Much of Christopher’s work is centred around creating a mood, one that depicts a scene right on the edge between the feeling of calm and a sense of ominousness. Coupled with this, he’s drawn to places that put a viewer in another time, day or place.
Having grown up in Western Pennsylvania and other cities on the east coast, much of his youth was spent near rust belt citi...es along with the grime and decay; and he found himself rejecting things that were not new or standardised. Having lived in California for over a decade, he feels a long way away from his younger days and that he may have missed something along the way.
Ironically, he now finds himself drawn to places that feel out of touch or to things that feel like they are from the past. Maybe it’s an attempt to connect with the time and places from his youth; but this is not for nostalgia, not a statement that things were better back then. It is more like a reconciliation with the past, or it may simply be a more open and thoughtful consideration that comes with age.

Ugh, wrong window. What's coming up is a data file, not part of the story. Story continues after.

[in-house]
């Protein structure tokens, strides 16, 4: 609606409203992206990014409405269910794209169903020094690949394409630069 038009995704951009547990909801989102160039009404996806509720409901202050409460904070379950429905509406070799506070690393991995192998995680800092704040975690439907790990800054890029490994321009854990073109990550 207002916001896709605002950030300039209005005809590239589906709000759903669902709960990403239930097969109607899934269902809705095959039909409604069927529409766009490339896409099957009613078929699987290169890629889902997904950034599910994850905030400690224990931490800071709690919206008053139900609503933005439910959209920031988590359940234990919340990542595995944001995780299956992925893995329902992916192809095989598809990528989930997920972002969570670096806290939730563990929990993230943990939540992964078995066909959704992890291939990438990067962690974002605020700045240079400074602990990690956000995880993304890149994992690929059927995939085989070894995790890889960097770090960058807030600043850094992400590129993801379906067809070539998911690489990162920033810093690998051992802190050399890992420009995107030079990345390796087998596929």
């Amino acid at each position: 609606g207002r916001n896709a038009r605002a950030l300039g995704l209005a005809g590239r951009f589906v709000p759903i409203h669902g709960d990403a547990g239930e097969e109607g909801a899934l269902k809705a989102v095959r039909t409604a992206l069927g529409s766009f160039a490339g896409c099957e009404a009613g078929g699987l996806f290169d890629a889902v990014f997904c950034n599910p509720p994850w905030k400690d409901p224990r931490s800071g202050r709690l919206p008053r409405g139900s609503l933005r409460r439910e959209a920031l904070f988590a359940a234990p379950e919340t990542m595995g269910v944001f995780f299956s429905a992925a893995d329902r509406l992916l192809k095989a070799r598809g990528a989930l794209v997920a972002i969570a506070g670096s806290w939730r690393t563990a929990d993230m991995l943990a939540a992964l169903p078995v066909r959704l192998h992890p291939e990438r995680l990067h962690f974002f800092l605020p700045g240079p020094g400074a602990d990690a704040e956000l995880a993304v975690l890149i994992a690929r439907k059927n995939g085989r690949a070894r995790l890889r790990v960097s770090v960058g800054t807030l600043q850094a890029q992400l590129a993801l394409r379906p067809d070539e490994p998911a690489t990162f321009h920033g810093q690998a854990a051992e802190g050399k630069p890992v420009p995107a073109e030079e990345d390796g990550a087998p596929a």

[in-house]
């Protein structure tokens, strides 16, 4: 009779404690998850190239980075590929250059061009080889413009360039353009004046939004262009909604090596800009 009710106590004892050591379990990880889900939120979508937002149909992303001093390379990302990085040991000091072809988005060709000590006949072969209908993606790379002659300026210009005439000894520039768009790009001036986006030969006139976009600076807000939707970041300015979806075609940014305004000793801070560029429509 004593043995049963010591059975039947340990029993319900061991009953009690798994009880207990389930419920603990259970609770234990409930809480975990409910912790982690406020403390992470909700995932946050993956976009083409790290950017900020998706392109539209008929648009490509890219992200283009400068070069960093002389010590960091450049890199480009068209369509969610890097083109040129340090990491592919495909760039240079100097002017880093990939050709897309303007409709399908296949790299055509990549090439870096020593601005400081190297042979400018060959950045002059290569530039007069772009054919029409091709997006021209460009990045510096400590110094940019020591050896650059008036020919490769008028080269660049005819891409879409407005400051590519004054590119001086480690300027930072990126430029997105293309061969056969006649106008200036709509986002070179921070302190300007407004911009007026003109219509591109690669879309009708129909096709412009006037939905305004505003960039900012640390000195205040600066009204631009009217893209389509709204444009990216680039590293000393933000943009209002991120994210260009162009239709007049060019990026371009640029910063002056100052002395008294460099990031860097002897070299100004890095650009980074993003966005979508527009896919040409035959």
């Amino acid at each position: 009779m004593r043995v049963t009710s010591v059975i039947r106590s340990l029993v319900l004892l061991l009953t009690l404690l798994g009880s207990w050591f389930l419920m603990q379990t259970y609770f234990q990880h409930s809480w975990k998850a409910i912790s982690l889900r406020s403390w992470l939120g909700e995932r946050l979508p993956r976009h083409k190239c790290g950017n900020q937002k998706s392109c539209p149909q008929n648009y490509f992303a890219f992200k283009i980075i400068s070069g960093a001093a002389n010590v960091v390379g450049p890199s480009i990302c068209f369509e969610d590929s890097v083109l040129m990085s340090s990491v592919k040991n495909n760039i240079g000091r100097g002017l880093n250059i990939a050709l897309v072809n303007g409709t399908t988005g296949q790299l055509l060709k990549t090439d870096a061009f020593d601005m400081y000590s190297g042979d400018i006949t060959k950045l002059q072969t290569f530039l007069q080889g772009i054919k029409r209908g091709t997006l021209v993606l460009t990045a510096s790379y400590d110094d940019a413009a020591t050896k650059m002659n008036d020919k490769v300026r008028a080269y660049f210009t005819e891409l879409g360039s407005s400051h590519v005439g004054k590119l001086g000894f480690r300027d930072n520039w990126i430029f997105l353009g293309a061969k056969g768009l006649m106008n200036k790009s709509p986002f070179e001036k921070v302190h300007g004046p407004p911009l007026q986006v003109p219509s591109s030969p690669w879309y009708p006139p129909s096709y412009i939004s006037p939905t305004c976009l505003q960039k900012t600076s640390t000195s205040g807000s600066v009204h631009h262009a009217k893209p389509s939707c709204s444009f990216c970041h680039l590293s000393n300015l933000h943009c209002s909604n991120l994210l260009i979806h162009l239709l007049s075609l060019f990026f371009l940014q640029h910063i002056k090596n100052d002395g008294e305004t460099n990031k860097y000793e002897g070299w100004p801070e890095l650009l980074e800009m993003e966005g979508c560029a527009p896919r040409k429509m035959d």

COMMENTARY Imagine Edward Hopper, one of the great American artists of the 20th century, transposed to be a 21st century photographer. Taking the iconic American subject matter – cars in deserted American gas stations – Chris Soukup produces contemporary shots that exhibit a timeless quality. They contain narratives characterised by what the shot seems to omit, rather than what it represents.
The lack of detail invites the viewer to complete the image by speculating on what has, or is just about to, happen. The haunting power of his art is derived from this sparse realism, avoiding detail but suggesting any number of narratives. The beauty - and the story - is in the eye of the beholder.